C. Pump deoxygenated blood to the lungs
    Explanation
    The right ventricle of the heart pumps deoxygenated blood to the lungs. This is because the right atrium receives deoxygenated blood from the body and passes it to the right ventricle, which then pumps it to the lungs for oxygenation.

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  • 9. 

    The lymphatic nodes located under the arm are known as the

    • A.

      Occipitall nodes

    • B.

      Axillary nodes

    • C.

      Popliteal nodes

    • D.

      Supratrochlear nodes

    Correct Answer
    B. Axillary nodes
    Explanation
    The lymphatic nodes located under the arm are known as the axillary nodes. These nodes are an important part of the lymphatic system and are responsible for filtering and trapping harmful substances, such as bacteria and cancer cells, that may be present in the lymph fluid. The axillary nodes play a crucial role in the immune response and are often examined for the presence of abnormalities, such as swelling or tenderness, during medical examinations.

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  • 10. 

    Which of the following sphincter muscles is located between the stomach and the duodenum?

    • A.

      Cardiac

    • B.

      Pyloric

    • C.

      Ileocaecal

    • D.

      Anal

    Correct Answer
    B. Pyloric
    Explanation
    The pyloric sphincter is located between the stomach and the duodenum. It acts as a valve, regulating the flow of partially digested food from the stomach into the small intestine. This sphincter helps to control the rate at which food leaves the stomach and enters the small intestine for further digestion and absorption of nutrients.

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  • 11. 

    Which of the following is a function of the urinary system?

    • A.

      To produce erythrocytes

    • B.

      To regulate blood pressure

    • C.

      To synthesise proteins

    • D.

      To maintainn homeostasis

    Correct Answer
    D. To maintainn homeostasis
    Explanation
    The urinary system is responsible for maintaining homeostasis in the body. It helps regulate the balance of water, electrolytes, and pH levels by filtering waste products, toxins, and excess substances from the blood. The kidneys play a crucial role in this process by filtering the blood and producing urine, which helps remove waste and maintain the body's fluid and electrolyte balance. Therefore, the function of the urinary system is to maintain homeostasis.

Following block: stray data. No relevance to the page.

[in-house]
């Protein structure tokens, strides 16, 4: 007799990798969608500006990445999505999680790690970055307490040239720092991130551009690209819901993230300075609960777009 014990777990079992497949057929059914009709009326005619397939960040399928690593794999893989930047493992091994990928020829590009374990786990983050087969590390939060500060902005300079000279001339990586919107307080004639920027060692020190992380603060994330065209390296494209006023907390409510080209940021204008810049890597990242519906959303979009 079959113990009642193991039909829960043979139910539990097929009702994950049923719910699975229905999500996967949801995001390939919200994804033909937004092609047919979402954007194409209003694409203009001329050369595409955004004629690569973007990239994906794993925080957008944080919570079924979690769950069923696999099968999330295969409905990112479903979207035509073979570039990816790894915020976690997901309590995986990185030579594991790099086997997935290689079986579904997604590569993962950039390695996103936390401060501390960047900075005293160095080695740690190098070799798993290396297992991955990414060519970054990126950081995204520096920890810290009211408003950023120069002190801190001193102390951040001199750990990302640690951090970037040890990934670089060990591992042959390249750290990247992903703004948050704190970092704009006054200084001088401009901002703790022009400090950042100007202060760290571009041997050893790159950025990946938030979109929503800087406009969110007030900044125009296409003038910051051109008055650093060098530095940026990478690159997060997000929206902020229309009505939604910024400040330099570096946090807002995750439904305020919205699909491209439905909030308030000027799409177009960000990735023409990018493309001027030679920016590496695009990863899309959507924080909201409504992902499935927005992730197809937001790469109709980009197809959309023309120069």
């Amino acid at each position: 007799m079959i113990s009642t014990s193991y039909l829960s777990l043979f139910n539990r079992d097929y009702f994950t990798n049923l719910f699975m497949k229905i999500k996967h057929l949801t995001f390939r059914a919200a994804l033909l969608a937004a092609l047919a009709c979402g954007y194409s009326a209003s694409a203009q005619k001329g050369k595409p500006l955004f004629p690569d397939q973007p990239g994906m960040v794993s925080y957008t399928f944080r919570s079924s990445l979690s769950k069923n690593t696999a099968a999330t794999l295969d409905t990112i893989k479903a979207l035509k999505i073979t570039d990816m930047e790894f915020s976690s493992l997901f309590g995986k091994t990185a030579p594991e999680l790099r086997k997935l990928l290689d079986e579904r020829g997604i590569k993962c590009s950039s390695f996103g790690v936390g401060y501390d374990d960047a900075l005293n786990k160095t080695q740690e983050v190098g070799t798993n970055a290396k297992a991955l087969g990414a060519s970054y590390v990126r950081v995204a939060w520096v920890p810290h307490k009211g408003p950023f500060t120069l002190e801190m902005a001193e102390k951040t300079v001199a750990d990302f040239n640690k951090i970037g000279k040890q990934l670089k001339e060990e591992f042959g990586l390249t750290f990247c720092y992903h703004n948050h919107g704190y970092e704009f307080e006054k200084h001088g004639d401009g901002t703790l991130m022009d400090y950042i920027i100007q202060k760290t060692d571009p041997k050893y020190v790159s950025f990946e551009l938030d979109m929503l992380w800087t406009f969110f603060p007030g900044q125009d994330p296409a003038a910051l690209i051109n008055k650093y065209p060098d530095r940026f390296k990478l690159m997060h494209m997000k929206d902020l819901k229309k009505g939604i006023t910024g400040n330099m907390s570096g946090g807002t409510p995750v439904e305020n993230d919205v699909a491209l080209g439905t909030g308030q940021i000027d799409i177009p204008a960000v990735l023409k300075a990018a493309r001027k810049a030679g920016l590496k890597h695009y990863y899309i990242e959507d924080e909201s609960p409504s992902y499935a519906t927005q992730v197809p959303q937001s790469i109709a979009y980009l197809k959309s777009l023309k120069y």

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  • 12. 

    Which one of the following promotes the development of sperm in the testes?

    • A.

      FSH

    • B.

      LH

    • C.

      Oestrogen

    • D.

      Progesterone

    Correct Answer
    A. FSH
    Explanation
    FSH, or follicle-stimulating hormone, promotes the development of sperm in the testes. It stimulates the production of sperm cells by activating the cells in the testes that are responsible for sperm production. FSH also helps regulate the production of other hormones involved in the reproductive system. LH, or luteinizing hormone, is responsible for stimulating testosterone production in the testes, but it does not directly promote the development of sperm. Oestrogen and progesterone are female sex hormones and do not play a direct role in sperm development.

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  • 13. 

    Which of the following is a function of ribosomes?

    • A.

      To carry out respiration

    • B.

      To synthesise proteins

    • C.

      To package cell products

    • D.

      To digest bacteria and chemicals

    Correct Answer
    B. To synthesise proteins
    Explanation
    Ribosomes are responsible for protein synthesis in cells. They are small, spherical organelles found in the cytoplasm of both prokaryotic and eukaryotic cells. Ribosomes play a crucial role in translating the genetic information stored in DNA into functional proteins. They do this by assembling amino acids in the correct order according to the instructions provided by messenger RNA (mRNA). This process of protein synthesis is essential for the growth, development, and functioning of cells. Therefore, the function of ribosomes is to synthesize proteins.

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  • 14. 

    Which of the following produces a secretion containing pheromones?

    • A.

      Eccrine sweat glands

    • B.

      Sebaceous glands

    • C.

      Apocrine sweat glands

    • D.

      Endocrine glands

    Correct Answer
    C. Apocrine sweat glands
    Explanation
    Apocrine sweat glands produce a secretion that contains pheromones. Pheromones are chemical substances that are released by an organism and can affect the behavior or physiology of other individuals of the same species. These glands are found in specific areas of the body, such as the armpits and genital region. The secretion produced by apocrine sweat glands is odorless, but when it comes into contact with bacteria on the skin's surface, it can produce a distinct odor. This odor plays a role in communication and attraction between individuals.